Behavioural cloning uses a dataset of demonstrations to learn a behavioural policy. To overcome various learning and policy adaptation problems, we propose to use latent space to index a demonstration dataset, instantly access similar relevant experiences, and copy behavior from these situations. Actions from a selected similar situation can be performed by the agent until representations of the agent's current situation and the selected experience diverge in the latent space. Thus, we formulate our control problem as a search problem over a dataset of experts' demonstrations. We test our approach on BASALT MineRL-dataset in the latent representation of a Video PreTraining model. We compare our model to state-of-the-art Minecraft agents. Our approach can effectively recover meaningful demonstrations and show human-like behavior of an agent in the Minecraft environment in a wide variety of scenarios. Experimental results reveal that performance of our search-based approach is comparable to trained models, while allowing zero-shot task adaptation by changing the demonstration examples.
In this paper, we introduce a method for unifying language, action, and state information in a shared embedding space to facilitate a range of downstream tasks in robot learning. Our method, Contrastive Language, Action, and State Pre-training (CLASP), extends the CLIP formulation by incorporating distributional learning, capturing the inherent complexities and one-to-many relationships in behaviour-text alignment. By employing distributional outputs for both text and behaviour encoders, our model effectively associates diverse textual commands with a single behaviour and vice-versa. We demonstrate the utility of our method for the following downstream tasks: zero-shot text-behaviour retrieval, captioning unseen robot behaviours, and learning a behaviour prior for language-conditioned reinforcement learning. Our distributional encoders exhibit superior retrieval and captioning performance on unseen datasets, and the ability to generate meaningful exploratory behaviours from textual commands, capturing the intricate relationships between language, action, and state. This work represents an initial step towards developing a unified pre-trained model for robotics, with the potential to generalise to a broad range of downstream tasks.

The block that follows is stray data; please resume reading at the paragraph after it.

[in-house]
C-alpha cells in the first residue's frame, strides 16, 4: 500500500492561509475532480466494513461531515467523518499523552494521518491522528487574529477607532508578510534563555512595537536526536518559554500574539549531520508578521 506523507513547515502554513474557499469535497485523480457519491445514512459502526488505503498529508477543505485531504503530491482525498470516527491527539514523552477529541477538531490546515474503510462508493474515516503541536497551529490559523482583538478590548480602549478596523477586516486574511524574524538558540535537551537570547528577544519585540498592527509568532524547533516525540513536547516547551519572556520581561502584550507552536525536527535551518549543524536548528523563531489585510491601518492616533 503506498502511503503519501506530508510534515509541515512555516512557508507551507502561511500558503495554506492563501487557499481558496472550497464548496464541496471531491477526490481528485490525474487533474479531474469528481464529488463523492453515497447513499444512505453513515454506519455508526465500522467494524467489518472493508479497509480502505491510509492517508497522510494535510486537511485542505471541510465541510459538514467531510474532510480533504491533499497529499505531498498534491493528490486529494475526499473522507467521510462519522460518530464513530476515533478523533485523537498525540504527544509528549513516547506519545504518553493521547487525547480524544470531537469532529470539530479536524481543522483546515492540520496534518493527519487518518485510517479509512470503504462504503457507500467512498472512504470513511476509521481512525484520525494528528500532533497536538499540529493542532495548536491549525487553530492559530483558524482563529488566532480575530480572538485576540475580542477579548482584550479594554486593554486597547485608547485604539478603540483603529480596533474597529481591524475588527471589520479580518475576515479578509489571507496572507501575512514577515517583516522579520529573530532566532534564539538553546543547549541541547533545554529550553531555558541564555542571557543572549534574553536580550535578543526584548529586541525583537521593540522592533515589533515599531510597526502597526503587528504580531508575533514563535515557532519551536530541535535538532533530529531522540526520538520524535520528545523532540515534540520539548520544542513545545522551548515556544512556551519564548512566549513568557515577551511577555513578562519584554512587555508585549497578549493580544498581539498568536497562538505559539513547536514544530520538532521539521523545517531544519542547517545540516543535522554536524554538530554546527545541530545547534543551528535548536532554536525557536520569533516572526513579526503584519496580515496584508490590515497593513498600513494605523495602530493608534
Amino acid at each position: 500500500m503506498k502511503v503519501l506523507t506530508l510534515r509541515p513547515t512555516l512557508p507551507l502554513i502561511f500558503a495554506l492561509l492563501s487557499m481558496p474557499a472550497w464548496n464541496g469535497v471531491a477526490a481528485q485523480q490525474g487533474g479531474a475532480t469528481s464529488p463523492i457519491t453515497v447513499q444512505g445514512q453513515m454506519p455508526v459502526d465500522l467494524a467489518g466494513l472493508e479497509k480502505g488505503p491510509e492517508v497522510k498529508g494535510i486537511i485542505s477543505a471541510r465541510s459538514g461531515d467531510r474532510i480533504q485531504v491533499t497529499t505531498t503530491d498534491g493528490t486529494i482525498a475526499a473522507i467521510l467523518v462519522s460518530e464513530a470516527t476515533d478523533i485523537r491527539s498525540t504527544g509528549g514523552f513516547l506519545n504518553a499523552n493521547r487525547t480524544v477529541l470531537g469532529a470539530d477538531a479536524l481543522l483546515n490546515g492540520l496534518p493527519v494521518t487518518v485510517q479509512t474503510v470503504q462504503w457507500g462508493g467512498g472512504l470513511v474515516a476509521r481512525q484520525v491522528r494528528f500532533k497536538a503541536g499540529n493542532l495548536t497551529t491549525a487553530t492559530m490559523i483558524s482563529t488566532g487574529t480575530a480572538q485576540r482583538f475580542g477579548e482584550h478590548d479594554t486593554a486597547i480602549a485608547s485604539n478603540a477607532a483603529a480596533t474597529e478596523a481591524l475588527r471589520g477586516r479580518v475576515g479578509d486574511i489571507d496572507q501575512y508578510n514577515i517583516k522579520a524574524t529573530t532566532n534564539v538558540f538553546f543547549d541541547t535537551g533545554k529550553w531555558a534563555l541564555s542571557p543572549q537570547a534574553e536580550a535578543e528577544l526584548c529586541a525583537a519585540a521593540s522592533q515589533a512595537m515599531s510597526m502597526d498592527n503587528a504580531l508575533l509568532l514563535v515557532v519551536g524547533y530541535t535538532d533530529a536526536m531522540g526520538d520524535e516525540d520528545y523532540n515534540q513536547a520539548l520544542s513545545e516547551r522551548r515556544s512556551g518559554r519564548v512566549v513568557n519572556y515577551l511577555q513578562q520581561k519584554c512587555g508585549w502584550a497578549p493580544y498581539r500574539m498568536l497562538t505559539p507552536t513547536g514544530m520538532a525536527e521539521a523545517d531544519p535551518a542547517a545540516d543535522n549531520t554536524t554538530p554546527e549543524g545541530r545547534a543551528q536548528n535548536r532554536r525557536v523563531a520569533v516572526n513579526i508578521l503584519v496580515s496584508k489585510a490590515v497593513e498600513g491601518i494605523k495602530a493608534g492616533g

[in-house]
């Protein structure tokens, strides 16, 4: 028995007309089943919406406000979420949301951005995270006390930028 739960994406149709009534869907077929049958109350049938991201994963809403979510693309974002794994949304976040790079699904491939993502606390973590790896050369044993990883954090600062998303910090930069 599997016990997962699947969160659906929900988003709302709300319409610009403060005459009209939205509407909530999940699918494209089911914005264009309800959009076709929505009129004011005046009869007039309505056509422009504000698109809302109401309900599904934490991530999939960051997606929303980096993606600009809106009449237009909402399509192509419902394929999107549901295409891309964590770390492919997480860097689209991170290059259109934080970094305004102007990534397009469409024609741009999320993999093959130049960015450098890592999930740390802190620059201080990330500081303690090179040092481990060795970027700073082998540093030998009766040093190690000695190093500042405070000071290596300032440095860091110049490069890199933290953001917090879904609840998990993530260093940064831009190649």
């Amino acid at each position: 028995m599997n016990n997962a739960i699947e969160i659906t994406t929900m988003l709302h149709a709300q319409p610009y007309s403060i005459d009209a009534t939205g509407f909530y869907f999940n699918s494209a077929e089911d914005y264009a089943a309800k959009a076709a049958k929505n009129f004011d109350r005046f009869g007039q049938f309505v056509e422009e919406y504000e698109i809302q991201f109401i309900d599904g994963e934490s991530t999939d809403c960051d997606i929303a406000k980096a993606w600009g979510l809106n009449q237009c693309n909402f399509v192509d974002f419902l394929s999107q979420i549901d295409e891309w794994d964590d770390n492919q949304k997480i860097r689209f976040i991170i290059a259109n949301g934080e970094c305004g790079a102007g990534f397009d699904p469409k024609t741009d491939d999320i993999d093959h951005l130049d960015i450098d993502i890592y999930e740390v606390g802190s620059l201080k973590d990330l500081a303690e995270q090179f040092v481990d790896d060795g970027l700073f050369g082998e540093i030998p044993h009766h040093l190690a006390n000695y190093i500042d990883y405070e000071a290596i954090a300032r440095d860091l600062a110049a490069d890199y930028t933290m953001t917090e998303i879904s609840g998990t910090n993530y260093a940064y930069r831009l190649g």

In this paper, we compare methods for estimating the complexity of two-dimensional shapes and introduce a method that exploits reconstruction loss of Variational Autoencoders with different sizes of latent vectors. Although complexity of a shape is not a well defined attribute, different aspects of it can be estimated. We demonstrate that our methods captures some aspects of shape complexity. Code and training details will be publicly available.
To facilitate research in the direction of fine-tuning foundation models from human feedback, we held the MineRL BASALT Competition on Fine-Tuning from Human Feedback at NeurIPS 2022. The BASALT challenge asks teams to compete to develop algorithms to solve tasks with hard-to-specify reward functions in Minecraft. Through this competition, we aimed to promote the development of algorithms that use human feedback as channels to learn the desired behavior. We describe the competition and provide an overview of the top solutions. We conclude by discussing the impact of the competition and future directions for improvement.
Our aim is to build autonomous agents that can solve tasks in environments like Minecraft. To do so, we used an imitation learning-based approach. We formulate our control problem as a search problem over a dataset of experts' demonstrations, where the agent copies actions from a similar demonstration trajectory of image-action pairs. We perform a proximity search over the BASALT MineRL-dataset in the latent representation of a Video PreTraining model. The agent copies the actions from the expert trajectory as long as the distance between the state representations of the agent and the selected expert trajectory from the dataset do not diverge. Then the proximity search is repeated. Our approach can effectively recover meaningful demonstration trajectories and show human-like behavior of an agent in the Minecraft environment.